An easterly aspect, red basalt soils, natural flora and cool sea breezes combine to encourage slow and even ripening of the grapes allowing their natural flavours to shine through.

Dark, deep garnet-purple; intense blackberry, dark cherry and ripe plum with charred spices, dried herbs and liquorice; juicy plum and dark fruits with blue fruits and five spice; fine yet firm tannins; fresh, supple and elegant.

Drinks nicely on first opening, opens up with some aeration and will repay some cellaring.

Very Good.

A versatile food wine, match with game, spiced foods and cured meats.

Friday, 11 June 2021

The CWB Supermarket New World Red-off

Two widely-available New World reds

Carignan and Pinot Noir both produce soft, silky wines with a delicate, supple texture.

The main difference is that Pinot is expensive to make and always carries a price premium, due to the reputation of Burgundy; by contrast, Carignan is a "wine lake" grape, historically producing high yields in hot parts of France with no classic heritage.

If you have heard of Pinot but not of Carignan, this is possibly why; it's the darling vs the ugly duckling.

Another reason is that Carignan is typically a blending wine; late-ripening and heat-loving, it provides colour, acidity and tannins but can prove difficult to make into an elegant varietal wine.

Both these wine are relative bargains, then and punch above their price tag; New Zealand makes some of the best Pinots outside Burgundy for a fraction of the price. And Carignan has the soft texture of Pinot but without the premium.

They are both drinking nicely now, but have the concentration and complexity to improve with some age.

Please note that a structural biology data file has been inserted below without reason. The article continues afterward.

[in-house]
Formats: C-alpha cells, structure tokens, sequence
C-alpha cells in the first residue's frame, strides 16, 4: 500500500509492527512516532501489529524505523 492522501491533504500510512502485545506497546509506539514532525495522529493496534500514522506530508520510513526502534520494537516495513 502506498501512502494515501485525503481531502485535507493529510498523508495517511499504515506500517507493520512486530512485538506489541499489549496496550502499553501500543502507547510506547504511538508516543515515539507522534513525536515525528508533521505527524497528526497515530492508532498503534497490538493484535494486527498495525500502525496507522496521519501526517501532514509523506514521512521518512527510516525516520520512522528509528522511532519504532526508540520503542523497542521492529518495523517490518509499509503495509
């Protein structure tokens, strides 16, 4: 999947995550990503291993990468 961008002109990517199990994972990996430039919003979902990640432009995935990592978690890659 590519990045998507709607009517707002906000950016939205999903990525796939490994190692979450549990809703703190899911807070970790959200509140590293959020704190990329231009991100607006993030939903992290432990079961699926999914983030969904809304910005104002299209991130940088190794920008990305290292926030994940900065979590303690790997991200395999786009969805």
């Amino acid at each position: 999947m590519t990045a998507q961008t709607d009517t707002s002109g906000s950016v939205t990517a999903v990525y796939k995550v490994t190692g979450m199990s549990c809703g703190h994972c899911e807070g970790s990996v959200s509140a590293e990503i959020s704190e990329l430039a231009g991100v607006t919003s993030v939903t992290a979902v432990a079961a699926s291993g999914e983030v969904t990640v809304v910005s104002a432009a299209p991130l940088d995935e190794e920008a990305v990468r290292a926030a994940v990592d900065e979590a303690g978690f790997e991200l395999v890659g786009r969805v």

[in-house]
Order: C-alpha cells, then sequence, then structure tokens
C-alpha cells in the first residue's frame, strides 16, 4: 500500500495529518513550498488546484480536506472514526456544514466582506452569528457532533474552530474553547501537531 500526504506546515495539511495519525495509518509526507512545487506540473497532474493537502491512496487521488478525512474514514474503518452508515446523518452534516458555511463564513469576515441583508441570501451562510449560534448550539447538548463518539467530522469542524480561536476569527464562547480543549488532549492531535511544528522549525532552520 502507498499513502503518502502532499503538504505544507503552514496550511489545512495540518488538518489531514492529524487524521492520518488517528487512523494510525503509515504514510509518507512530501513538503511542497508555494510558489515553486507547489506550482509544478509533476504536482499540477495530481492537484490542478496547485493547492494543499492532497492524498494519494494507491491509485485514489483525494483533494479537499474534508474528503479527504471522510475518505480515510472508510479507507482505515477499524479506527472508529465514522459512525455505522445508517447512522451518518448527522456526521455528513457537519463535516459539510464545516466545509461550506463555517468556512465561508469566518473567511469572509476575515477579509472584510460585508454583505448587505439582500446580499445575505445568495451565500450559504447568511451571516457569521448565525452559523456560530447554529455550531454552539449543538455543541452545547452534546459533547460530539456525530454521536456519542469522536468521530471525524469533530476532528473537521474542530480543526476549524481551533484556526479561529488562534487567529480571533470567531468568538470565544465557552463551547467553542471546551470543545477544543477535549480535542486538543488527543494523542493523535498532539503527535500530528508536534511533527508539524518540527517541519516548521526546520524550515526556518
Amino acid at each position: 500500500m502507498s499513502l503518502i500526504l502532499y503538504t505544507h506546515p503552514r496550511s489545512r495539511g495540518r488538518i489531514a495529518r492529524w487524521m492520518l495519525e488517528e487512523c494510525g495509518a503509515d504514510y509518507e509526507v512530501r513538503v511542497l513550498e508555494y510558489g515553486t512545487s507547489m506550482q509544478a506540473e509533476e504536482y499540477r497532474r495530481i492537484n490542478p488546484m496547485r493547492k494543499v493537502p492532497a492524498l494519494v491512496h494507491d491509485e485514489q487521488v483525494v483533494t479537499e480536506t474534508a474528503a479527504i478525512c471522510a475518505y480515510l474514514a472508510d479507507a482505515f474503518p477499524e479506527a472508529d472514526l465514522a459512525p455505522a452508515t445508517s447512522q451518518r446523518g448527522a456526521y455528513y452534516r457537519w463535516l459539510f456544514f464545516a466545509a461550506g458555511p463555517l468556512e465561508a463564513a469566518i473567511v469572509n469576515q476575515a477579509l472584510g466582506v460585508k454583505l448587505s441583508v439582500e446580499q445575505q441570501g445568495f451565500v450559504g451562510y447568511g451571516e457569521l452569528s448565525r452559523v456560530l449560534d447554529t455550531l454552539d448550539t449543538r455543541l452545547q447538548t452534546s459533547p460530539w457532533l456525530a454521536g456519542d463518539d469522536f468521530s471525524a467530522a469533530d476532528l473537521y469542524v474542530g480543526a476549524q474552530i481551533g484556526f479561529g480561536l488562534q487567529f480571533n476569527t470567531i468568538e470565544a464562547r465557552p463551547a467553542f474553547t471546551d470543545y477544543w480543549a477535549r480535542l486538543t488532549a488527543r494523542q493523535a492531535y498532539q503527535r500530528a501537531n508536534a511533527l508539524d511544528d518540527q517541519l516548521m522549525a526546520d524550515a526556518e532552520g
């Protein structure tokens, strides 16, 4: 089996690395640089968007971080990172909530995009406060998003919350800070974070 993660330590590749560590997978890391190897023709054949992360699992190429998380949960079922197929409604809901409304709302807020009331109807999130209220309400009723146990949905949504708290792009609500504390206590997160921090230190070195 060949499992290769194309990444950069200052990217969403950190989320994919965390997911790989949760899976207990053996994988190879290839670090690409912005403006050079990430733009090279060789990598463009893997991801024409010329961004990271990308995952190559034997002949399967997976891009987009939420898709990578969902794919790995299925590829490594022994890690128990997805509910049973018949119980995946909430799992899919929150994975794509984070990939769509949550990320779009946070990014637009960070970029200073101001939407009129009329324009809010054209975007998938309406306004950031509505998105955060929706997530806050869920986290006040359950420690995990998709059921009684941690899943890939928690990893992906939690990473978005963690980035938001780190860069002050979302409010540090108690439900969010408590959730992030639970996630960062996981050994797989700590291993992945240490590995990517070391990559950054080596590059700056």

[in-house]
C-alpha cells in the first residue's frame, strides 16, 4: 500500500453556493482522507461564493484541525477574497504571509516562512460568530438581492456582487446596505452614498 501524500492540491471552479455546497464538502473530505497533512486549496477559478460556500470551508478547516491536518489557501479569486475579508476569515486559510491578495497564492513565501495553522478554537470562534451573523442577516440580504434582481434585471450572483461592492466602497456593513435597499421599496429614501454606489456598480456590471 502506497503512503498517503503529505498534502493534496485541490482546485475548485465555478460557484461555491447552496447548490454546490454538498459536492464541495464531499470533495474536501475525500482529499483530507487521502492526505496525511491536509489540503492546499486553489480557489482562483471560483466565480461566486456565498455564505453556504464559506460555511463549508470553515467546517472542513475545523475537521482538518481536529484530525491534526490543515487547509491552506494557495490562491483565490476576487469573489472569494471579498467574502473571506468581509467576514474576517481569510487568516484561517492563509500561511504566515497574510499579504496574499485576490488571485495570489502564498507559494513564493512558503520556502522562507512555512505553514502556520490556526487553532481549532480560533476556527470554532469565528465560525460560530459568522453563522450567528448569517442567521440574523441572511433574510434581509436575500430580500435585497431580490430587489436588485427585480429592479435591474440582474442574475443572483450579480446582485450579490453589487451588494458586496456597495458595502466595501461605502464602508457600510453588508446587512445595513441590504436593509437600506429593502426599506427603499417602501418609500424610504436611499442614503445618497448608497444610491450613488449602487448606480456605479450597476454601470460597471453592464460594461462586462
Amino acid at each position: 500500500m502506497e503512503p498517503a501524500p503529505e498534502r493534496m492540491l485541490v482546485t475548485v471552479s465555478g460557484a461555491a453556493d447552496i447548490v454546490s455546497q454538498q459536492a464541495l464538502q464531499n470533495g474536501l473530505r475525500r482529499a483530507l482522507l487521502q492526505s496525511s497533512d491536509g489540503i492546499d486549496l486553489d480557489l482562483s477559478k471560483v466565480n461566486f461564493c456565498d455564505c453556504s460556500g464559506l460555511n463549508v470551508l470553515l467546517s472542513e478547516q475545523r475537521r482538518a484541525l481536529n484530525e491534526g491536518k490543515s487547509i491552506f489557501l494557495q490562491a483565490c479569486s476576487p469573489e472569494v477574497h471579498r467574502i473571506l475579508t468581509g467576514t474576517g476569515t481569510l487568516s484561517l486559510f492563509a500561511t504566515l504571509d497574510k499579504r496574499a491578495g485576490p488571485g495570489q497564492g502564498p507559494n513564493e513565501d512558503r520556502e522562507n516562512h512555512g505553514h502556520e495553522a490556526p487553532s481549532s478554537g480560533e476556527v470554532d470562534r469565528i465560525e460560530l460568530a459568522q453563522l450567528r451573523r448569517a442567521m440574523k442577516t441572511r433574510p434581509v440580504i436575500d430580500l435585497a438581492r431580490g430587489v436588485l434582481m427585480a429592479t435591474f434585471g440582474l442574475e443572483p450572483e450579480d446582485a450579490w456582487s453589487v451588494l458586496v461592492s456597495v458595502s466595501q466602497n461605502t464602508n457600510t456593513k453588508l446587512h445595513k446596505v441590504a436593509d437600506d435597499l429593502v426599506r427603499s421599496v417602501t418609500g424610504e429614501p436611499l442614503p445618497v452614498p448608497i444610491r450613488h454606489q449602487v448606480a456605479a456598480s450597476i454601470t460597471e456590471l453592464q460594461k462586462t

Indomita Gran Reserva Carignan, Chile, 2019 (£7.50, Co-op)

Chile has been getting better and better for a decade or so and is finally starting to reach its potential now.

Lifted red and black fruits with florality and oaky, peppery spice, garrigue herbs, cocoa and savouriness; fresh, full and supple with a dense inky texture; very harmonious and well-made.

Good and Good Value.

Drinks nicely on first opening but can be cellared.

Match with roast red meat or barbecue foods.

Tesco Finest Central Otago Pinot Noir, 2020 (Tesco, £13)

Made by Villa Maria, New Zealand's most awarded winery and always a source of highly enjoyable, well-made, good-value wines.

Farmyardy sous-bois and complex spices; lifted dark berry fruits, black cherries and black olives with some toasty savouriness; fresh, supple, concentrated and long.

Very Good.

Drinks nicely on first opening, but will improve further with some aging.

A fresh, versatile red, match with rich, strongly-flavoured foods, from lamb to salmon steak, venison to guinea fowl, pâté to charcuterie.

Thursday, 10 June 2021

The CWB Limestone Coast Red-Off

Australia has not historically focused so much on the concept of terroir, that somewhat undefinable "sense of place" that is untranslatable from the French.